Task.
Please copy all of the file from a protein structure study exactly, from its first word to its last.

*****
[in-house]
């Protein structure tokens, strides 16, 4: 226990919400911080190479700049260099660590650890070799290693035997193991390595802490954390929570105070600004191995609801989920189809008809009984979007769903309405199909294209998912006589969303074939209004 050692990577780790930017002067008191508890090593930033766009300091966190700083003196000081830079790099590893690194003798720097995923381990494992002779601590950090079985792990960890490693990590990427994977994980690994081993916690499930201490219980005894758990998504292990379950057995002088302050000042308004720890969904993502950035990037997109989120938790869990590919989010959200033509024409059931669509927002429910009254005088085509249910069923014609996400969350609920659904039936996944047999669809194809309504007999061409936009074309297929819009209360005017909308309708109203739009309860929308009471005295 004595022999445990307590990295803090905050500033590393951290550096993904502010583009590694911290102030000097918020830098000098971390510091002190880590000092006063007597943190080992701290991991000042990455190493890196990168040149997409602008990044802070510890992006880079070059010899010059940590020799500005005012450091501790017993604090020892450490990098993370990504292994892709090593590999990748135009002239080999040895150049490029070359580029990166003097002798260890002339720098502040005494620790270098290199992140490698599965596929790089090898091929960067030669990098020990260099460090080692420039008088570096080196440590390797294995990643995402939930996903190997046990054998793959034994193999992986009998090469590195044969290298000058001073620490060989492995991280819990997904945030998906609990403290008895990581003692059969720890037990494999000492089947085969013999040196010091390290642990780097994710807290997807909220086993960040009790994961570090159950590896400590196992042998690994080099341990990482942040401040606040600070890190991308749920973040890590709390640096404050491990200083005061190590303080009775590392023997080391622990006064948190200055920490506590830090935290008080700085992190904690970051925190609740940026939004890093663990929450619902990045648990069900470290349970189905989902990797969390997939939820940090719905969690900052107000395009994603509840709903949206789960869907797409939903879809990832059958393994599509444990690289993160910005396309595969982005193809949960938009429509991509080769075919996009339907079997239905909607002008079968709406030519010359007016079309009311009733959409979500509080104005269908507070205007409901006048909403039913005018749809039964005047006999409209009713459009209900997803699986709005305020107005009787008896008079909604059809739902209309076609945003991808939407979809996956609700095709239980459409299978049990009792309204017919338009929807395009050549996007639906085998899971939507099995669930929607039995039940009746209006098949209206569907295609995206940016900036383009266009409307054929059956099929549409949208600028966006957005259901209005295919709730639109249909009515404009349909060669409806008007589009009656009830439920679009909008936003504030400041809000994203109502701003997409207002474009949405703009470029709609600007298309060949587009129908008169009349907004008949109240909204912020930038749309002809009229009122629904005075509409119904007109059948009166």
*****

[in-house]
């Protein structure tokens, strides 16, 4: 226990919400911080190479700049260099660590650890070799290693035997193991390595802490954390929570105070600004191995609801989920189809008809009984979007769903309405199909294209998912006589969303074939209004 050692990577780790930017002067008191508890090593930033766009300091966190700083003196000081830079790099590893690194003798720097995923381990494992002779601590950090079985792990960890490693990590990427994977994980690994081993916690499930201490219980005894758990998504292990379950057995002088302050000042308004720890969904993502950035990037997109989120938790869990590919989010959200033509024409059931669509927002429910009254005088085509249910069923014609996400969350609920659904039936996944047999669809194809309504007999061409936009074309297929819009209360005017909308309708109203739009309860929308009471005295 004595022999445990307590990295803090905050500033590393951290550096993904502010583009590694911290102030000097918020830098000098971390510091002190880590000092006063007597943190080992701290991991000042990455190493890196990168040149997409602008990044802070510890992006880079070059010899010059940590020799500005005012450091501790017993604090020892450490990098993370990504292994892709090593590999990748135009002239080999040895150049490029070359580029990166003097002798260890002339720098502040005494620790270098290199992140490698599965596929790089090898091929960067030669990098020990260099460090080692420039008088570096080196440590390797294995990643995402939930996903190997046990054998793959034994193999992986009998090469590195044969290298000058001073620490060989492995991280819990997904945030998906609990403290008895990581003692059969720890037990494999000492089947085969013999040196010091390290642990780097994710807290997807909220086993960040009790994961570090159950590896400590196992042998690994080099341990990482942040401040606040600070890190991308749920973040890590709390640096404050491990200083005061190590303080009775590392023997080391622990006064948190200055920490506590830090935290008080700085992190904690970051925190609740940026939004890093663990929450619902990045648990069900470290349970189905989902990797969390997939939820940090719905969690900052107000395009994603509840709903949206789960869907797409939903879809990832059958393994599509444990690289993160910005396309595969982005193809949960938009429509991509080769075919996009339907079997239905909607002008079968709406030519010359007016079309009311009733959409979500509080104005269908507070205007409901006048909403039913005018749809039964005047006999409209009713459009209900997803699986709005305020107005009787008896008079909604059809739902209309076609945003991808939407979809996956609700095709239980459409299978049990009792309204017919338009929807395009050549996007639906085998899971939507099995669930929607039995039940009746209006098949209206569907295609995206940016900036383009266009409307054929059956099929549409949208600028966006957005259901209005295919709730639109249909009515404009349909060669409806008007589009009656009830439920679009909008936003504030400041809000994203109502701003997409207002474009949405703009470029709609600007298309060949587009129908008169009349907004008949109240909204912020930038749309002809009229009122629904005075509409119904007109059948009166």